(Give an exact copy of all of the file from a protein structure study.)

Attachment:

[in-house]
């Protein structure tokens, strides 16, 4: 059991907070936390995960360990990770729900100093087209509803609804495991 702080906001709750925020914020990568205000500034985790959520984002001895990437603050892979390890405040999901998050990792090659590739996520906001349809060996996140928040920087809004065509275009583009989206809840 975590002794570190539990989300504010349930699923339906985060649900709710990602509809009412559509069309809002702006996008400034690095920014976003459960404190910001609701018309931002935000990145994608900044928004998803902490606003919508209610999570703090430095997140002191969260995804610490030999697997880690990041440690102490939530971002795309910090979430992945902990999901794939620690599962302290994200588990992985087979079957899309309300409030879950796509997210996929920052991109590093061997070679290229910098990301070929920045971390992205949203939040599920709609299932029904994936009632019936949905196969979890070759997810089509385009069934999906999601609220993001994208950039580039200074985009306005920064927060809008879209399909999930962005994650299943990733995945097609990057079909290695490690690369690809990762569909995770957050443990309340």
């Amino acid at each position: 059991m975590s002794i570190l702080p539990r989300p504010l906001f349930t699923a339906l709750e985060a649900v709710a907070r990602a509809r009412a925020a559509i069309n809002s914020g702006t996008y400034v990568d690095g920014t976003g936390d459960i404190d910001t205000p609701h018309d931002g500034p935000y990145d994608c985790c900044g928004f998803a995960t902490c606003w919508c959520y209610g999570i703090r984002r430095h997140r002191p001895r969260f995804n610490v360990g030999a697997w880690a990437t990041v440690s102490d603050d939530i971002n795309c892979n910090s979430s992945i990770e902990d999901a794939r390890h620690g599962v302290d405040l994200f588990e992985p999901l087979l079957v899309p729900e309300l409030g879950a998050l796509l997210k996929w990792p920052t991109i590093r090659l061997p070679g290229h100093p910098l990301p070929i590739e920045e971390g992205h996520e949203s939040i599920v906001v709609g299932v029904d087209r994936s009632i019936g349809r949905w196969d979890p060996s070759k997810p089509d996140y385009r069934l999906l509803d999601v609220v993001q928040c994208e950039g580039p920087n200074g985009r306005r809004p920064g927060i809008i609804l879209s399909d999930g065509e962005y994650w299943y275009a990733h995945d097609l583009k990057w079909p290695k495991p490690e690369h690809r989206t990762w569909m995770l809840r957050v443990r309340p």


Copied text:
[in-house]
């Protein structure tokens, strides 16, 4: 059991907070936390995960360990990770729900100093087209509803609804495991 702080906001709750925020914020990568205000500034985790959520984002001895990437603050892979390890405040999901998050990792090659590739996520906001349809060996996140928040920087809004065509275009583009989206809840 975590002794570190539990989300504010349930699923339906985060649900709710990602509809009412559509069309809002702006996008400034690095920014976003459960404190910001609701018309931002935000990145994608900044928004998803902490606003919508209610999570703090430095997140002191969260995804610490030999697997880690990041440690102490939530971002795309910090979430992945902990999901794939620690599962302290994200588990992985087979079957899309309300409030879950796509997210996929920052991109590093061997070679290229910098990301070929920045971390992205949203939040599920709609299932029904994936009632019936949905196969979890070759997810089509385009069934999906999601609220993001994208950039580039200074985009306005920064927060809008879209399909999930962005994650299943990733995945097609990057079909290695490690690369690809990762569909995770957050443990309340």
């Amino acid at each position: 059991m975590s002794i570190l702080p539990r989300p504010l906001f349930t699923a339906l709750e985060a649900v709710a907070r990602a509809r009412a925020a559509i069309n809002s914020g702006t996008y400034v990568d690095g920014t976003g936390d459960i404190d910001t205000p609701h018309d931002g500034p935000y990145d994608c985790c900044g928004f998803a995960t902490c606003w919508c959520y209610g999570i703090r984002r430095h997140r002191p001895r969260f995804n610490v360990g030999a697997w880690a990437t990041v440690s102490d603050d939530i971002n795309c892979n910090s979430s992945i990770e902990d999901a794939r390890h620690g599962v302290d405040l994200f588990e992985p999901l087979l079957v899309p729900e309300l409030g879950a998050l796509l997210k996929w990792p920052t991109i590093r090659l061997p070679g290229h100093p910098l990301p070929i590739e920045e971390g992205h996520e949203s939040i599920v906001v709609g299932v029904d087209r994936s009632i019936g349809r949905w196969d979890p060996s070759k997810p089509d996140y385009r069934l999906l509803d999601v609220v993001q928040c994208e950039g580039p920087n200074g985009r306005r809004p920064g927060i809008i609804l879209s399909d999930g065509e962005y994650w299943y275009a990733h995945d097609l583009k990057w079909p290695k495991p490690e690369h690809r989206t990762w569909m995770l809840r957050v443990r309340p």